“You have no problem getting up in front of a group on a platform and talking. Most of us are not comfortable with that,” my friend told me.
He is correct. Many surveys show that speaking in front of a group is the number-one fear of most people. As Jerry Seinfeld liked to point out, fear of death is number two.
Platform skills are more than just being able to get up in front of a group to speak.
How many of these dozen skill questions can you answer with “yes”?
1. Can you be in front of a group of 5, 50, or 500 and be calm and professional?
2. Can you clearly communicate the session’s topic, goal, and relevance to the participants at the beginning of the session?
3. Can you use humor, analogies, examples, metaphors, stories, and delivery methods other than lecture or PowerPoint to engage an audience?
4. Can you facilitate large- and small-group discussions?
5. Can you give constructive oral and written feedback?
6. Can you plan and deliver presentations that convey complex information in a clear, accessible way?
7. Can you use an appropriate variety of audiovisual technologies to present information?
8. Can you establish and implement grading evaluation criteria?
9. Can you respond to audience and supervisor feedback in a timely fashion?
10. Can you work independently without supervision?
11. Can you write documents tailored for specific audiences?
12. Can you set and meet weekly, monthly, and yearly goals?
Every good teacher I know has those skills. Sure, some of us have more of some skills and less of others, but we’re not missing any of them. Those twelve platform skills are a very good starting place for building a résumé and preparing for an interview.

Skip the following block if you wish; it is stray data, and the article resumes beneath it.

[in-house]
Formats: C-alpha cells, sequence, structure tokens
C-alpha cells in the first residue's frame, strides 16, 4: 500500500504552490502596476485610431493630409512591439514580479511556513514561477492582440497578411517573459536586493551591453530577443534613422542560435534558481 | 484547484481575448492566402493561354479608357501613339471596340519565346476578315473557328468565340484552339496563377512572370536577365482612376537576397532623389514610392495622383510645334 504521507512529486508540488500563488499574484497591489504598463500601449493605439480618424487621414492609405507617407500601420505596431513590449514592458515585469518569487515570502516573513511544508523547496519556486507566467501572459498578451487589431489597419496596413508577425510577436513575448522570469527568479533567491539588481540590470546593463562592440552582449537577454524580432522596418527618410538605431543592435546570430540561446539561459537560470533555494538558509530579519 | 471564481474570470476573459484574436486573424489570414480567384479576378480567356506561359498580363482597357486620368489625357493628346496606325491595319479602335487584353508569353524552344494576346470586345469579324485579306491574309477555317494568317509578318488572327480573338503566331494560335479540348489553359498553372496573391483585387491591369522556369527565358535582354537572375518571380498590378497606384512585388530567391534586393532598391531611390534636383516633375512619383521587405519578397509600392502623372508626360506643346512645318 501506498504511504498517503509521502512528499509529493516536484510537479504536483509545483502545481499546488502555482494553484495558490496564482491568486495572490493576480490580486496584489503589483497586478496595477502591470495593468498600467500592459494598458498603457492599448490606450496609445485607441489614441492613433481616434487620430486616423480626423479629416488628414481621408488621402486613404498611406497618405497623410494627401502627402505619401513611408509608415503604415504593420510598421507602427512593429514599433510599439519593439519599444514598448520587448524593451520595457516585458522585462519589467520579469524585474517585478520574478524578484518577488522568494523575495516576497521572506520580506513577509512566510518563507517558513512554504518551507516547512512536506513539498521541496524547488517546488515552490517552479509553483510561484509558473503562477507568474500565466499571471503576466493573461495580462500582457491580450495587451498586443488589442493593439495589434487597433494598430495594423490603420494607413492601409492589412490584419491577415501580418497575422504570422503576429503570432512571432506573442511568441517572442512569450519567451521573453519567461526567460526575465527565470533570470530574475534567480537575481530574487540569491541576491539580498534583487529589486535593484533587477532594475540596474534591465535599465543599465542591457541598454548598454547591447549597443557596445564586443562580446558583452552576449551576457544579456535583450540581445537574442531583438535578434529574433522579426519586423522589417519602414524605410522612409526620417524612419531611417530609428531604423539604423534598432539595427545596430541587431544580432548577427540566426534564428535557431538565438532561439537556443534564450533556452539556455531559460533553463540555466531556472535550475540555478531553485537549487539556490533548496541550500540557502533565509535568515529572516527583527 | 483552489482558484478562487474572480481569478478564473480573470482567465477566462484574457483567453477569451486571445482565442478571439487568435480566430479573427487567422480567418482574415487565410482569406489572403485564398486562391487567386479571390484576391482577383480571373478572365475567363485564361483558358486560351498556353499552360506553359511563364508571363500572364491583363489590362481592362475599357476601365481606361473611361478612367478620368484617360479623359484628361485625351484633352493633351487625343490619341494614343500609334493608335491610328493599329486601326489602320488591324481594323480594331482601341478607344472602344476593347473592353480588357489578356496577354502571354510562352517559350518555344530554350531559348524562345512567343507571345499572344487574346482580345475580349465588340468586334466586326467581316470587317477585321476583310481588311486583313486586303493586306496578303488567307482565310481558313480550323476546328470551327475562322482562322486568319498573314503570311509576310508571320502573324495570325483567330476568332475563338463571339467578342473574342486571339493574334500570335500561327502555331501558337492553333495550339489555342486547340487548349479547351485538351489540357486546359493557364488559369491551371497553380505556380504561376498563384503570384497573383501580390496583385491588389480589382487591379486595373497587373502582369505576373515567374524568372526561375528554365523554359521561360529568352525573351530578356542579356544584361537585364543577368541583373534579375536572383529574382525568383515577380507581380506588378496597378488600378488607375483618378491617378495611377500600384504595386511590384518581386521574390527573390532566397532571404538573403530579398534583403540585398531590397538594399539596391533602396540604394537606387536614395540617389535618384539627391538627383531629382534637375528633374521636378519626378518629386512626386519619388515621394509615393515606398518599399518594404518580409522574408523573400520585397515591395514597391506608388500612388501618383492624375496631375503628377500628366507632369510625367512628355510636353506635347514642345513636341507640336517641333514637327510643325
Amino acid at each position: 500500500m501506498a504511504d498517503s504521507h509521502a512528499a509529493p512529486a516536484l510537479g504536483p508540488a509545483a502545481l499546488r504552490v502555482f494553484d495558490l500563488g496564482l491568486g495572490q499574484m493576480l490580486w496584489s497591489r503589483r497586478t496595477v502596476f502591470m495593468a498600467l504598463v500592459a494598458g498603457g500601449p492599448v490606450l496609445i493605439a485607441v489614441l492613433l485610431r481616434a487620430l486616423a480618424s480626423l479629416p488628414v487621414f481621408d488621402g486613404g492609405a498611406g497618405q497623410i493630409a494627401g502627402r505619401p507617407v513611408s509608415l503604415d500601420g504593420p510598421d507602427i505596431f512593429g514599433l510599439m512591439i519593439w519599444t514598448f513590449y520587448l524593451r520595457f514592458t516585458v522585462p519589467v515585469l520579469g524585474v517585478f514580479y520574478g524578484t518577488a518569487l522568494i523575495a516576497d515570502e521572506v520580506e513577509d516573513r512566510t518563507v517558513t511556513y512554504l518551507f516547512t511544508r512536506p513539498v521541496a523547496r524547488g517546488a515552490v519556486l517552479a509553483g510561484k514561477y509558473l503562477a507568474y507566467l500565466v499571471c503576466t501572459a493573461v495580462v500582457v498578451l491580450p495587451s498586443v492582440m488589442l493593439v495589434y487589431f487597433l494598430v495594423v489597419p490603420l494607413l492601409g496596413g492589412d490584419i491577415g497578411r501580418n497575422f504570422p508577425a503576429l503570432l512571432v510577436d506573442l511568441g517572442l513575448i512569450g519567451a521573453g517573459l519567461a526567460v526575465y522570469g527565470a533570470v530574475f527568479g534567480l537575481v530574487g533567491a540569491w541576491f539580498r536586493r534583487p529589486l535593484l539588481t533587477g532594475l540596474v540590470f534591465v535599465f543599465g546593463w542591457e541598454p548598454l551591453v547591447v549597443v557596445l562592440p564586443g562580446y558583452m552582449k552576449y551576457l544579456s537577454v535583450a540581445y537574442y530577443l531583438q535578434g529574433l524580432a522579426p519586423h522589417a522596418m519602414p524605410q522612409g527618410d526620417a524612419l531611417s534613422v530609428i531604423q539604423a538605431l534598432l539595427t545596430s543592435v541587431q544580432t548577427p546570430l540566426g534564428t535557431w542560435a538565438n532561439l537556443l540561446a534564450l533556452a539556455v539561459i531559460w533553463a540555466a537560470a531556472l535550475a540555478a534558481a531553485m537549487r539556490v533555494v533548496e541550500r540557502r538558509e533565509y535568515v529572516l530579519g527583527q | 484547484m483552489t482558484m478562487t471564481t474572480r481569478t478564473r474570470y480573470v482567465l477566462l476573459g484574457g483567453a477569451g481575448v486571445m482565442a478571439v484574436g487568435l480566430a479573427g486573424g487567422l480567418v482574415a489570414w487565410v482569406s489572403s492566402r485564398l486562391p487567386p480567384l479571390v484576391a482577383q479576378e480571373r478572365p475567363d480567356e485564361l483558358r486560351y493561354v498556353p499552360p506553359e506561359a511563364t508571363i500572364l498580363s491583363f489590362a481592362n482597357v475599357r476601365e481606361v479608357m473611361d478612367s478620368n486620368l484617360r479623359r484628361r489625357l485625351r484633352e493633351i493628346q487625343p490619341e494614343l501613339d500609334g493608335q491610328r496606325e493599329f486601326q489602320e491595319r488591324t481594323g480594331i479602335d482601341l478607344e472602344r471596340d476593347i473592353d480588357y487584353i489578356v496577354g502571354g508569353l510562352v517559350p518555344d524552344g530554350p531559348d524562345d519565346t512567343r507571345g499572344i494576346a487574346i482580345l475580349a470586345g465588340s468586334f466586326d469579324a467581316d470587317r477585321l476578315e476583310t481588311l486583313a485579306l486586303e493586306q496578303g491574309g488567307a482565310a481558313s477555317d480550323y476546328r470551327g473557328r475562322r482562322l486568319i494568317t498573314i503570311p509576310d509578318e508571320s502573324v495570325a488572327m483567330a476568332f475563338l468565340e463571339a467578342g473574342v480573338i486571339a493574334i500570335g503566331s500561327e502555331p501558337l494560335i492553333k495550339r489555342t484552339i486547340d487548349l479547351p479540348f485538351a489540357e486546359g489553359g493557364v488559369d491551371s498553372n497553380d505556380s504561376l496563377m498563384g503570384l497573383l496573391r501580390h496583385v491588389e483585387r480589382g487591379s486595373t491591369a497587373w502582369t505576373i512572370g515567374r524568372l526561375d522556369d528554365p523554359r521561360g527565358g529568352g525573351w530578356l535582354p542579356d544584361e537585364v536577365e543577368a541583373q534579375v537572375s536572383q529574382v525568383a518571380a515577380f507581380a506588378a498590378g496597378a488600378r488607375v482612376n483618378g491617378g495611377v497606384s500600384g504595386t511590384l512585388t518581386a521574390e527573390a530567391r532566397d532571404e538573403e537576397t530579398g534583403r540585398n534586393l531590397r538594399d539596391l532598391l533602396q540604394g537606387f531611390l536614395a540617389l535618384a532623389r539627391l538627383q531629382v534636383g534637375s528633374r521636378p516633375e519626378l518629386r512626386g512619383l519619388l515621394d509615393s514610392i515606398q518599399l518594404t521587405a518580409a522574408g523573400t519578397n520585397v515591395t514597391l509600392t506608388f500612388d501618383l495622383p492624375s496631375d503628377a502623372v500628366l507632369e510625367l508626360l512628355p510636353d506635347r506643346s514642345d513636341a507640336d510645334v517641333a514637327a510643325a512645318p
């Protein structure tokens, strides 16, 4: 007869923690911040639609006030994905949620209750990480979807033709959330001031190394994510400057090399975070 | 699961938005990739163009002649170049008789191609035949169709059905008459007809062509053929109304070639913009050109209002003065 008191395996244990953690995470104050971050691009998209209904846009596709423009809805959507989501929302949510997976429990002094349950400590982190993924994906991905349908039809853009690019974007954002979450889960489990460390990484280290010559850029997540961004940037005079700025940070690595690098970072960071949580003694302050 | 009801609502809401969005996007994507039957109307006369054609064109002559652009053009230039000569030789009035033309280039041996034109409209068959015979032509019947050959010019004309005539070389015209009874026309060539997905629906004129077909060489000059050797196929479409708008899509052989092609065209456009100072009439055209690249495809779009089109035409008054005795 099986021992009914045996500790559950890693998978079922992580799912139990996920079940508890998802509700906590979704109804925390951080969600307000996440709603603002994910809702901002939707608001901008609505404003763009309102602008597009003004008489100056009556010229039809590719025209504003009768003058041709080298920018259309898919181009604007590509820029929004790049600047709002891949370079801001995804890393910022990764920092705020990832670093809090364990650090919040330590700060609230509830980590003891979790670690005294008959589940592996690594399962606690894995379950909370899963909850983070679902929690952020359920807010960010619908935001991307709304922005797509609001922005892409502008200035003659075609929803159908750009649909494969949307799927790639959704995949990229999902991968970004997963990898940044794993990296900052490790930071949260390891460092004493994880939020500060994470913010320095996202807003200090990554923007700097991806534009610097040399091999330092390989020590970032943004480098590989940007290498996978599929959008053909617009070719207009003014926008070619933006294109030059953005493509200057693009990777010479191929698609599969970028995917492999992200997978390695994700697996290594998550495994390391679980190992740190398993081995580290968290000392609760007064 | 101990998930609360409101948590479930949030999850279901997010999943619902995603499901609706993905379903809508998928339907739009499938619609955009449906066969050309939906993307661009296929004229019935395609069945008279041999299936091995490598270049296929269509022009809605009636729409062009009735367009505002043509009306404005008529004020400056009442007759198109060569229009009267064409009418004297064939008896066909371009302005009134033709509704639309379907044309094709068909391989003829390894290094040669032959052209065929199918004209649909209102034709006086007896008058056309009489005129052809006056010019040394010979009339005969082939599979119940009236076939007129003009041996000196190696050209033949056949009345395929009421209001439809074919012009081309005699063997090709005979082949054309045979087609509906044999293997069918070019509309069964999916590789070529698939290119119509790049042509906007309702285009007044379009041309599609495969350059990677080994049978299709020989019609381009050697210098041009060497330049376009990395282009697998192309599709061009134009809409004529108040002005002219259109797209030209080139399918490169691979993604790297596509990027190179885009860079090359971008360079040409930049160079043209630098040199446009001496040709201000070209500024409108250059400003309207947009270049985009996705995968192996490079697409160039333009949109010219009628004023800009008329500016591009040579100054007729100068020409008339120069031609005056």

Moving from teaching to training is no great leap. It is a fairly natural one. I know several teachers who went that direction or became involved in jobs related to education, like academic publishing. But those skills also work for human resources and other business applications.
When I left teaching, I decided to take the summer off and not really look seriously for a job until the fall. I spent the summer working on a new résumé and sifting through the boxes of plans and lessons that I had taken from my classroom “just in case I needed them one day.”
That August, I saw an ad for a position as a director of instructional technology at a nearby university. After I did some searching on what that actually meant, I realized that I had some experience with all the requirements, though no experience in higher education. I applied, interviewed, and was in my new job before the summer was even over.
I have worked for that university, NJIT, in different capacities ever since. Twenty-five years teaching in a public school system had prepared me well for ever-changing priorities, new programs and having to learn new skills while I was using them in my job.